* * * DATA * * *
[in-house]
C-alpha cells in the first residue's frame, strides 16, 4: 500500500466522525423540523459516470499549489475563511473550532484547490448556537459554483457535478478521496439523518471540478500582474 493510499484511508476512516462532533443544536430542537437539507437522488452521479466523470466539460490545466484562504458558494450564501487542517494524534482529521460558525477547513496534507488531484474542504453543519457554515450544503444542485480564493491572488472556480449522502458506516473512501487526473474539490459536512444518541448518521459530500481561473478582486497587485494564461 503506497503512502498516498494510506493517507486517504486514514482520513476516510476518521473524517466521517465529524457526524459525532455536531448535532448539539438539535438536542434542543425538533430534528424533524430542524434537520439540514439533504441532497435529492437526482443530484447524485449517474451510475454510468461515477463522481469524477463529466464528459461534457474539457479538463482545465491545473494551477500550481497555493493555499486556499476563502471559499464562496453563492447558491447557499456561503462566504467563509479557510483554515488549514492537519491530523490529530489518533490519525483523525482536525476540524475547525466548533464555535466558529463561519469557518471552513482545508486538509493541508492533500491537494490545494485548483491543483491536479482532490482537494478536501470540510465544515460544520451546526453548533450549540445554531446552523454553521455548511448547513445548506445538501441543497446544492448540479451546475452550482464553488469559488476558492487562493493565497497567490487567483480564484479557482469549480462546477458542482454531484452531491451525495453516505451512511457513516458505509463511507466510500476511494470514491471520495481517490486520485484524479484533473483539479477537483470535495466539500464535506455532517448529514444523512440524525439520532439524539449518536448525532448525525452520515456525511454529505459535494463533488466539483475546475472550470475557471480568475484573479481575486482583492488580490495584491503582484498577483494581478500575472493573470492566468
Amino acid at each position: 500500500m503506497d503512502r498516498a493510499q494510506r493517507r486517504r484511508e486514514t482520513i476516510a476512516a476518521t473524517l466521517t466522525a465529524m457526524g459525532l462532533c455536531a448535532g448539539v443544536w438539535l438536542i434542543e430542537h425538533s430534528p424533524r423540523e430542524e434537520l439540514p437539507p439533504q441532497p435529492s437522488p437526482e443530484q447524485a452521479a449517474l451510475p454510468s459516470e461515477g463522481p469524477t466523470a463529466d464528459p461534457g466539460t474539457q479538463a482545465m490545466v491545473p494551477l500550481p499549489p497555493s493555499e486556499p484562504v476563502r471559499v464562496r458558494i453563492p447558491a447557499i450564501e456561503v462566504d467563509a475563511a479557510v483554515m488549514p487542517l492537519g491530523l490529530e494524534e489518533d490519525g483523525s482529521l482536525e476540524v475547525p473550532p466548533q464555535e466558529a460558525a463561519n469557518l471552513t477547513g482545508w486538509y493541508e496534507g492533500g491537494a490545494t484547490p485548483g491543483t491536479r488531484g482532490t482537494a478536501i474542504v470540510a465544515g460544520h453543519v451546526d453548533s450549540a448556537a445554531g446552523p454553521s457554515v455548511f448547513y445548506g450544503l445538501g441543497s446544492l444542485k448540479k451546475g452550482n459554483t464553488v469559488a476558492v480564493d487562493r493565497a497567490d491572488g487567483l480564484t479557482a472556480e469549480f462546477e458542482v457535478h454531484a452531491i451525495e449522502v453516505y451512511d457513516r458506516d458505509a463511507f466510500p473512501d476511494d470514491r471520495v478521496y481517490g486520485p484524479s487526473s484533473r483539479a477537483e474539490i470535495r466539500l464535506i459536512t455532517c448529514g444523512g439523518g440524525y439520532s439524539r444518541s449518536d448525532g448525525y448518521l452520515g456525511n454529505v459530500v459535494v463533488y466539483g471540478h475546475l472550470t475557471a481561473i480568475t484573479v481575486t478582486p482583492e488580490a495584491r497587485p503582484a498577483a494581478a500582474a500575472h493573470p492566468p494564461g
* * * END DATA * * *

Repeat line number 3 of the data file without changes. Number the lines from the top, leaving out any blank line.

Amino acid at each position: 500500500m503506497d503512502r498516498a493510499q494510506r493517507r486517504r484511508e486514514t482520513i476516510a476512516a476518521t473524517l466521517t466522525a465529524m457526524g459525532l462532533c455536531a448535532g448539539v443544536w438539535l438536542i434542543e430542537h425538533s430534528p424533524r423540523e430542524e434537520l439540514p437539507p439533504q441532497p435529492s437522488p437526482e443530484q447524485a452521479a449517474l451510475p454510468s459516470e461515477g463522481p469524477t466523470a463529466d464528459p461534457g466539460t474539457q479538463a482545465m490545466v491545473p494551477l500550481p499549489p497555493s493555499e486556499p484562504v476563502r471559499v464562496r458558494i453563492p447558491a447557499i450564501e456561503v462566504d467563509a475563511a479557510v483554515m488549514p487542517l492537519g491530523l490529530e494524534e489518533d490519525g483523525s482529521l482536525e476540524v475547525p473550532p466548533q464555535e466558529a460558525a463561519n469557518l471552513t477547513g482545508w486538509y493541508e496534507g492533500g491537494a490545494t484547490p485548483g491543483t491536479r488531484g482532490t482537494a478536501i474542504v470540510a465544515g460544520h453543519v451546526d453548533s450549540a448556537a445554531g446552523p454553521s457554515v455548511f448547513y445548506g450544503l445538501g441543497s446544492l444542485k448540479k451546475g452550482n459554483t464553488v469559488a476558492v480564493d487562493r493565497a497567490d491572488g487567483l480564484t479557482a472556480e469549480f462546477e458542482v457535478h454531484a452531491i451525495e449522502v453516505y451512511d457513516r458506516d458505509a463511507f466510500p473512501d476511494d470514491r471520495v478521496y481517490g486520485p484524479s487526473s484533473r483539479a477537483e474539490i470535495r466539500l464535506i459536512t455532517c448529514g444523512g439523518g440524525y439520532s439524539r444518541s449518536d448525532g448525525y448518521l452520515g456525511n454529505v459530500v459535494v463533488y466539483g471540478h475546475l472550470t475557471a481561473i480568475t484573479v481575486t478582486p482583492e488580490a495584491r497587485p503582484a498577483a494581478a500582474a500575472h493573470p492566468p494564461g